Another example. After reviewing the Court’s 2007 decision in Parents Involved in Community Schools, they write: “The Supreme Court under Chief Justice Rehnquist had effectively put the courts out of the business of racial integration; this case put school districts out of that business also.” They should take a look at The Century Fund’s detailed analysis of nearly 200 school districts around the country that are experimenting with new methods for bringing white, Black, Hispanic, and Asian students together in the same schools. Or at the Obama administration’s guidelines on how to promote integration within the bounds of Parents Involved.
The authors exaggerate once again when they claim that in the Shelby County case the Court “struck down the Voting Rights Act and “resurrected South Carolina’s ‘states rights’ vision.” In fact, the Court struck down only the trigger for preclearance. All the other sections of the Act remain in place. Congress remains free to update that trigger—which it has yet to do. Moreover, the logic of Chief Justice Roberts’s opinion in Shelby County is not much different from that of Chief Justice Warren’s opinion upholding the VRA half a century before. The authors acknowledge that Republicans have often used courts’ demand for “majority-minority districts” under the VRA to increase the number of Republican districts by packing Black voters together into overwhelmingly Democratic ones. This partisan manipulation of the VRA should give them pause. But apparently, it doesn’t.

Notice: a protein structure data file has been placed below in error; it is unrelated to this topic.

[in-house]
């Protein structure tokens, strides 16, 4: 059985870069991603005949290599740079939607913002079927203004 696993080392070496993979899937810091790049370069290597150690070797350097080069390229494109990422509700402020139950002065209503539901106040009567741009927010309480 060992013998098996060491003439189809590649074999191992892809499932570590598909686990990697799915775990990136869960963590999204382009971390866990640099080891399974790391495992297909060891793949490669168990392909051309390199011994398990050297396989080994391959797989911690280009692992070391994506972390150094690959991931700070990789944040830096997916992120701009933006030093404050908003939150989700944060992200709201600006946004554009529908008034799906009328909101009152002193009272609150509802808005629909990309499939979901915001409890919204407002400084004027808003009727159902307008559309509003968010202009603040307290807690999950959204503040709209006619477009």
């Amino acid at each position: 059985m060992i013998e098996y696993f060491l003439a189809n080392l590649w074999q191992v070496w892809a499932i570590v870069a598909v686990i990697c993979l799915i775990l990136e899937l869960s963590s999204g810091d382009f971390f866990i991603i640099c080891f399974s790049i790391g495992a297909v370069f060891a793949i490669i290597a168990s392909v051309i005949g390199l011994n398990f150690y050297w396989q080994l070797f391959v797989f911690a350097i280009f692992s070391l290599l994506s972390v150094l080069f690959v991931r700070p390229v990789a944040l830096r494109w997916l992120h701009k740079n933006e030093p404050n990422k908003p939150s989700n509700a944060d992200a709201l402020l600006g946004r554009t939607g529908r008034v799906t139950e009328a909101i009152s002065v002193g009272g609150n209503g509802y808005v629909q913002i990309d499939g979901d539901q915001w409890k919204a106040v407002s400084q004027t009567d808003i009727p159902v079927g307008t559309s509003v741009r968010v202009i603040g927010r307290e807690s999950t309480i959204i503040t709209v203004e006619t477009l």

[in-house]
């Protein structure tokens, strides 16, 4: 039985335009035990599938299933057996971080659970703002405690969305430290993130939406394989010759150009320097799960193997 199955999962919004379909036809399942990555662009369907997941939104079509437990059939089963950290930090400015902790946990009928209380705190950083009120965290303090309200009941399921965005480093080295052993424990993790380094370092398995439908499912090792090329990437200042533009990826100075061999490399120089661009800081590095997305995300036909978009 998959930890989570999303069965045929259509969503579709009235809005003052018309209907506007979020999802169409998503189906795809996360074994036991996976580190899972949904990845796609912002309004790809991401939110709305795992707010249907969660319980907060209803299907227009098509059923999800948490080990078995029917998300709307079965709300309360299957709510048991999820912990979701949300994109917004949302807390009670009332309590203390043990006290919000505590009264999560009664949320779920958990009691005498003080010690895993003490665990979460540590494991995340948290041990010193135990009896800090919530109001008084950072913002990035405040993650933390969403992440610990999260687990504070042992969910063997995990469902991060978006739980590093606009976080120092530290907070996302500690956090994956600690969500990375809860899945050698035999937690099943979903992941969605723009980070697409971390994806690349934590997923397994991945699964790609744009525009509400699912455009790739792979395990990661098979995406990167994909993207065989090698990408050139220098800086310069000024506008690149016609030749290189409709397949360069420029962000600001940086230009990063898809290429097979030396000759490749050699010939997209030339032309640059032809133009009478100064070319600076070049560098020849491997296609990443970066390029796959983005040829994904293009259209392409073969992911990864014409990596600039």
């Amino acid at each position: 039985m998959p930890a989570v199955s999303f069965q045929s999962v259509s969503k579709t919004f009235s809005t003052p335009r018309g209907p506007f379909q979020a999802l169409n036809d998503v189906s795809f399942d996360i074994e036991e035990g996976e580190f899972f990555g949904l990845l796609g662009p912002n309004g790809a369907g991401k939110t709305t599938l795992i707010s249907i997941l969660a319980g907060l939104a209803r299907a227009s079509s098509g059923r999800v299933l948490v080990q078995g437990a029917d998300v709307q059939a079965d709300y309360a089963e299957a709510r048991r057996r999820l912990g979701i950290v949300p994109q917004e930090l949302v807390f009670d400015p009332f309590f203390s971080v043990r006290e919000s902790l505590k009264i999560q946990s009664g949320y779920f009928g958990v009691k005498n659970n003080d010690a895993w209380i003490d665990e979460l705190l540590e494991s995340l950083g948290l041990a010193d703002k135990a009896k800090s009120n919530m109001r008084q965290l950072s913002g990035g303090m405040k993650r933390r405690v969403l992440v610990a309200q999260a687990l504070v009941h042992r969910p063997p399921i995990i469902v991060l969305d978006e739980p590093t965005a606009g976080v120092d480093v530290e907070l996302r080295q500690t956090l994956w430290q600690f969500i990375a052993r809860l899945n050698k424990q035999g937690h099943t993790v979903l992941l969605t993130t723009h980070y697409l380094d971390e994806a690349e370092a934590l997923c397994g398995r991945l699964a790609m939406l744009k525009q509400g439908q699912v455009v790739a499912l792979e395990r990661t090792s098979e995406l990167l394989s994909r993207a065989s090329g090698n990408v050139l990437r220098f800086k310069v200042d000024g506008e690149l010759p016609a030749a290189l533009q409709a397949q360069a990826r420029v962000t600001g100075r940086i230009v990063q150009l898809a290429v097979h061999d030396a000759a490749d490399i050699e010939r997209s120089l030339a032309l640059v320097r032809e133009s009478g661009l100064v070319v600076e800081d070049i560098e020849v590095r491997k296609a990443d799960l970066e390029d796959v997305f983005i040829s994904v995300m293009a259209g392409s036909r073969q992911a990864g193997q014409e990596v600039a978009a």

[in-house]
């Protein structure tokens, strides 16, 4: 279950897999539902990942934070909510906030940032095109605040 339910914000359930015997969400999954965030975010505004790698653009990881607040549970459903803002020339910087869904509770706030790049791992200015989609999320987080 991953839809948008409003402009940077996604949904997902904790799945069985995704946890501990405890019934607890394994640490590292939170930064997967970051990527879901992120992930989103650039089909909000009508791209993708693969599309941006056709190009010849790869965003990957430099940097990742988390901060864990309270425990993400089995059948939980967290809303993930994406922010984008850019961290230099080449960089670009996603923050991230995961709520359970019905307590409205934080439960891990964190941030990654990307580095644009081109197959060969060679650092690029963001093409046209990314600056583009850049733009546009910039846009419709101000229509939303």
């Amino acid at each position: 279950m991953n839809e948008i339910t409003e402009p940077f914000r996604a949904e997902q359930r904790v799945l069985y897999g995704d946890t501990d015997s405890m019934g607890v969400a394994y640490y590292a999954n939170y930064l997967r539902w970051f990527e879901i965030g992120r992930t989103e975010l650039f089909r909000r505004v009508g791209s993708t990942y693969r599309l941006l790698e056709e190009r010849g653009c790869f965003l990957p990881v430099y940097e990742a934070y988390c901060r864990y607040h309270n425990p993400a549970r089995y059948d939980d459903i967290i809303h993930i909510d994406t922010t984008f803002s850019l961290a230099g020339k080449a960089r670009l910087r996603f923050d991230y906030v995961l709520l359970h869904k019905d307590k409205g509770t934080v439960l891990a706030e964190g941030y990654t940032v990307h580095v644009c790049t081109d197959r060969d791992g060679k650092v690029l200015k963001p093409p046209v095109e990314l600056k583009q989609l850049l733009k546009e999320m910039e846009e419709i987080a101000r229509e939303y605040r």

In the end, Justice Deferred is most useful for laying out the conventional wisdom among mainstream civil rights advocates. It provides an accurate picture of the horrors of Jim Crow, and the failure of the Supreme Court to address those constitutional violations for decades. It recognizes the extent to which things have gotten much better since the 1950s. To the extent it convinces the reader that we are not forever locked in an iron cage of “white supremacy,” it performs an important public service. It offers a brief if one-sided guide to Supreme Court decisions and constitutional issues that all educated citizens should understand. What Justice Deferred fails to do is engage with opinions with which the authors disagree, or explore the implications of these decisions for how we govern ourselves. Like so many people writing about race and civil rights today, they are too quick to assume that they know exactly what justice requires.